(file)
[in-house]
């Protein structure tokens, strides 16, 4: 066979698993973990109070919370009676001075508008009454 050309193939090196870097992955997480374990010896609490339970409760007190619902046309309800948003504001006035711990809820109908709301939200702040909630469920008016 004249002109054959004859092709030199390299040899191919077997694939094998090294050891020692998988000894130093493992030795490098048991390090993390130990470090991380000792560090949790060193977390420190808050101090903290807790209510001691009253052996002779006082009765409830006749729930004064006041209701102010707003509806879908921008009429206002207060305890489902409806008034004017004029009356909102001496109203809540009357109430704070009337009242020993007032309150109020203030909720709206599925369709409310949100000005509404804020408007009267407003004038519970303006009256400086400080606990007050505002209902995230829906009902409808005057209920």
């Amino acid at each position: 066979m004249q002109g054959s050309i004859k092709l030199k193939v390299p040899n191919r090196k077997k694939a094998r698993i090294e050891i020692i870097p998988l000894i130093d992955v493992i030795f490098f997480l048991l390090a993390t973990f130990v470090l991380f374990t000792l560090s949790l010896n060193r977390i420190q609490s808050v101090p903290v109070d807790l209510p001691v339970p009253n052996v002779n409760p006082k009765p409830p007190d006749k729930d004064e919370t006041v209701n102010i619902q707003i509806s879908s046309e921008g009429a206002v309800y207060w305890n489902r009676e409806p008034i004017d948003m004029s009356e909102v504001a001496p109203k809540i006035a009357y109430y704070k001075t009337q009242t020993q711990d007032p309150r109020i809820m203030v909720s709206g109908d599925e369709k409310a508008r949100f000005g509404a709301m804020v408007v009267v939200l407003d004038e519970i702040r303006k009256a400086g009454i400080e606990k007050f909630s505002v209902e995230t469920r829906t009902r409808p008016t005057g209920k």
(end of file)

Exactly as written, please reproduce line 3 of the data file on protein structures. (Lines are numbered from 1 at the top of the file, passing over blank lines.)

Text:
């Amino acid at each position: 066979m004249q002109g054959s050309i004859k092709l030199k193939v390299p040899n191919r090196k077997k694939a094998r698993i090294e050891i020692i870097p998988l000894i130093d992955v493992i030795f490098f997480l048991l390090a993390t973990f130990v470090l991380f374990t000792l560090s949790l010896n060193r977390i420190q609490s808050v101090p903290v109070d807790l209510p001691v339970p009253n052996v002779n409760p006082k009765p409830p007190d006749k729930d004064e919370t006041v209701n102010i619902q707003i509806s879908s046309e921008g009429a206002v309800y207060w305890n489902r009676e409806p008034i004017d948003m004029s009356e909102v504001a001496p109203k809540i006035a009357y109430y704070k001075t009337q009242t020993q711990d007032p309150r109020i809820m203030v909720s709206g109908d599925e369709k409310a508008r949100f000005g509404a709301m804020v408007v009267v939200l407003d004038e519970i702040r303006k009256a400086g009454i400080e606990k007050f909630s505002v209902e995230t469920r829906t009902r409808p008016t005057g209920k």